Tuesday, July 31, 2007

On My Way

In a few hours I will be departing for the airport to begin my journey to Kyrgyzstan. I am scheduled to arrive in Bishkek very early Thursday morning. I will try and write a post in my new location sometime next week.

Monday, July 30, 2007

Real Syllabi

A while ago I posted a series of imaginary syllabi. Now that I will actually be teaching I have real syllabi. The first one is in the previous post. If anybody has any constructive criticism please put it in the comments or send me an e-mail. I can be reached at pohlcat [the at sign] rocketmail [the dot] com.

Political Culture Syllabus

Political Culture
Fall Semester 2007
J. Otto Pohl, Ph.D.

Course Description: This course will cover the subject of political culture and related concepts such as civic culture and civil society. Gabriel Almond and Sidney Verba defined the political culture of a society as “the political system as internalized in cognitions, feelings, and evaluations of its population.” (Gabriel A. Almond and Sidney Verba, The Civic Culture: Political Attitudes and Democracy in Five Nations (London: Sage Publishing, 1989), p. 13. That is how members of a society view the role of government and their relationship to it. Almond and Verba conducted their comparative analysis of political culture among five long established states in Europe and the Americas. These states were the US, Great Britain, West Germany, Italy and Mexico. This course will begin with Almond and Verba’s work and then proceed to examine the various social structures that support political culture. In particular it will examine the social networks created by national, ethnic and religious kinship on one hand and class and professional ties on the other. The vertical ties of nationality, ethnicity and religion often cut across the horizontal ties of class and occupation. The social matrix of these networks or civic culture forms the foundation of political culture. The course will examine civic and political culture in Eurasia, Latin America and the Middle East. It will cover not only independent states, but also national groups such as the Chechens, Crimean Tatars, and Palestinians. Despite lacking independent states all three of these nationalities have well developed civic and political cultures. The development of political culture among these peoples will be contrasted to those controlling fully independent states.

Requirements: The course will consist of assigned readings, lectures, discussion, short writing assignments, an oral report and a research paper. For each of the twelve weeks with reading assignments, students will be required to submit a 150 to 200 word summary of the material along with one question for class discussion. Students will also have to complete a 1500 to 2000 word research paper comparing and contrasting some important elements of civil and political society among two different nations. The paper is due the last week of class. In the two weeks prior to this deadline each student will be required to give a short oral presentation on the subject of their paper followed by a short question and answer session.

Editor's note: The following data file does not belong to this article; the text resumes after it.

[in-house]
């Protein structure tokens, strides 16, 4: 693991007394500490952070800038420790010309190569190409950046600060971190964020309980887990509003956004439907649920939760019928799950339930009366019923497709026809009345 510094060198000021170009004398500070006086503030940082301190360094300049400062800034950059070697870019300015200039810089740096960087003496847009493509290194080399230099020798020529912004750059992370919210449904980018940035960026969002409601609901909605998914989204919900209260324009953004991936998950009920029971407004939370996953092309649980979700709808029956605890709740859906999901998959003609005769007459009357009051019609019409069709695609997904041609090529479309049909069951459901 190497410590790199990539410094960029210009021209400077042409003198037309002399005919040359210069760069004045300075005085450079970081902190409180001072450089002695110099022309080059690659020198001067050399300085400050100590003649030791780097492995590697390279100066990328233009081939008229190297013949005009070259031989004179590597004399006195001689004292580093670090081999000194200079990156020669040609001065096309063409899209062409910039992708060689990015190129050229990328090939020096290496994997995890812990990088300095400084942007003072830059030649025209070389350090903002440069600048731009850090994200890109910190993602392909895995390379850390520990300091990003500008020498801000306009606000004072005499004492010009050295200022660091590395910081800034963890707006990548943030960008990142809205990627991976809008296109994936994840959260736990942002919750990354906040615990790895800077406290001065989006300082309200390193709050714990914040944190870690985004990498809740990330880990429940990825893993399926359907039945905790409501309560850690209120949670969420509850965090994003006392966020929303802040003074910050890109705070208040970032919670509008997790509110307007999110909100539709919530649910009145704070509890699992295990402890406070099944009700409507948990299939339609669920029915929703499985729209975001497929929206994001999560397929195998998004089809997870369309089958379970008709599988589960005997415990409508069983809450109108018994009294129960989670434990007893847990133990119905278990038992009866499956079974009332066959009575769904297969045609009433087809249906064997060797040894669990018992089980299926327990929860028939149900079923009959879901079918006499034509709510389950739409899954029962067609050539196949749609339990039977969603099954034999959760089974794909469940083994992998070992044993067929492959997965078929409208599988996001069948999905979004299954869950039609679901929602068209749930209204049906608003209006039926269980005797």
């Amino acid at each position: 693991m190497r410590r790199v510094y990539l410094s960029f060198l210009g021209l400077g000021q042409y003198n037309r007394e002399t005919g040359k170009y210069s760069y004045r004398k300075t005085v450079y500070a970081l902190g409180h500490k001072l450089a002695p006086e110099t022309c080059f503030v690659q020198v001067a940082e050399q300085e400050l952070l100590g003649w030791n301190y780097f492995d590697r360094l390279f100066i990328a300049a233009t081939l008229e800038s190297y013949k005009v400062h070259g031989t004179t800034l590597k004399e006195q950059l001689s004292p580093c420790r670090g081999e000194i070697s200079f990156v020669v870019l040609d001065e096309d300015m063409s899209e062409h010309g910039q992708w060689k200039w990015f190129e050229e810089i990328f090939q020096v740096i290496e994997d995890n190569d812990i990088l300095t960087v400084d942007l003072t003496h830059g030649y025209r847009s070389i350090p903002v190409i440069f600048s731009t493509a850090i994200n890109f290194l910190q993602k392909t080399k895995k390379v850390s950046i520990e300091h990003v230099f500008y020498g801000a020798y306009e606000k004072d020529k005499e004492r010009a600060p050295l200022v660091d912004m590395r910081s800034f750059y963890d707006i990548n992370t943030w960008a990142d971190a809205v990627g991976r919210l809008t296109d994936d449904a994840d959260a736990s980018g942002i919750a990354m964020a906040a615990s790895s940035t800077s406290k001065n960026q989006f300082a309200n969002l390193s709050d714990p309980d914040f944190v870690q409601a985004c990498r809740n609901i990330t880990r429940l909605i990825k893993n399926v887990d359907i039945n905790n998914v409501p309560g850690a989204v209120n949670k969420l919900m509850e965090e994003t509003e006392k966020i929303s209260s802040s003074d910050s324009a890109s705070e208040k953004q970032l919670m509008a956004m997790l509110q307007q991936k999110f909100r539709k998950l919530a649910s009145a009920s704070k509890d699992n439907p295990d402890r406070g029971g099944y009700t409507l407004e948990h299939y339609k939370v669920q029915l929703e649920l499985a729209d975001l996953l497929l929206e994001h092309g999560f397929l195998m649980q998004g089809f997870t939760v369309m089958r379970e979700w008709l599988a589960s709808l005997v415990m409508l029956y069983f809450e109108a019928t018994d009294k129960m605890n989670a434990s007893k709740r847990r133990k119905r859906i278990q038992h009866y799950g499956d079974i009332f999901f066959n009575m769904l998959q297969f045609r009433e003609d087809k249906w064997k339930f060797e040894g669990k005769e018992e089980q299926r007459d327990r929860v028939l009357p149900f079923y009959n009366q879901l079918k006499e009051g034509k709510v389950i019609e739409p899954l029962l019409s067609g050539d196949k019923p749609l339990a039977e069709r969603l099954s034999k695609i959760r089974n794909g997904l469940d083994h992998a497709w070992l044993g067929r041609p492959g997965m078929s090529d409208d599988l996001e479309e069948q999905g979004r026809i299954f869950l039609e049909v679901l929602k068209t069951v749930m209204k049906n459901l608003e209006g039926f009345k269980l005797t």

Twelve short papers – 36% (3% each)
Written research paper – 35% (Due last week of class)
Oral report on research – 15%
Class Participation – 14%

Class Schedule:

Week One: Introduction to the course and review of the syllabus.

Theory and General History

Week Two: Read “An Approach to Political Culture” (chapter one) in Gabriel Almond and Sidney Verba, The Civic Culture: Political Attitudes and Democracy in Five Nations (London: Sage Publishing, 1989), pp. 1-44.

Week Three: Read “The Peasants and Revolution” (chapter nine) in Barrington Moore, Jr., Social Origins of Dictatorship and Democracy: Lord and Peasant in Making the Modern World (Boston: Beacon Press, 1966), pp. 453-483.

Week Four: Read “Social Movements, Parties and Political Action” (chapter two) in Tom Bottomore, Political Sociology (London: Pluto Press, 1993), pp. 28-41.

Week Five: Read “Illiberal Democracy” (chapter three) in Fareed Zakaria, The Future of Freedom: Illiberal Democracy at Home and Abroad (New York: W.W. Norton, 2003), pp. 89-118.


Week Six: Read Vladimir Tismaneanu and Michael Turner, “Understanding Post-Sovietism: Between Residual Leninism and Uncertain Pluralism” (chapter one) in Vladimir Tismananu, ed., Political Culture and Civil Society in Russia and the New States of Eurasia (Armonk, NY: M.E. Sharpe, 1995), pp. 3-22.

Week Seven: Read “Post-Soviet Nationalism” (chapter eleven) in Valery Tishkov, Ethnicity, Nationalism and Conflict in and after the Soviet Union (London: Sage, 1997), pp. 228-245.


Week Eight: Read “Rehabilitation” (chapter fourteen) in Moshe Gammer, The Lone Wolf and the Bear: Three Centuries of Chechen Defiance of Russian Rule (London: Hurst & Company, 2006, pp. 185-198 and “An Ideology of Extremes” (chapter thirteen) in Valery Tishkov, Chechnya: Life in a War-Torn Society (Berkeley, CA: University of California Press, 2004), pp. 196-209.

Crimean Tatars

Week Nine: Read “Houses and Homelands: The Reterritorialization of Crimean Tatars” (chapter seven) in Greta Lynn Uehling, Beyond Memory: The Crimean Tatars’ Deportation and Return (NY: Palgrave Macmillan, 2004), pp. 199-230.

Latin America

Week Ten: Read “Llama Fetuses, Latifundia, and La Blue Chip Numero Uno: ‘White’ Wealth in Latin America” (chapter two) in Amy Chua, World on Fire: How Exporting Free Market Democracy Breeds Ethnic Hatred and Global Instability (NY: Doubleday, 2003), pp. 49-76.

The Middle East

Week Eleven: Read “State and Opposition in Islamic History” (chapter two) in John L. Esposito and John O. Voll, Islam and Democracy (NY: Oxford University Press, 1996), pp. 33-51.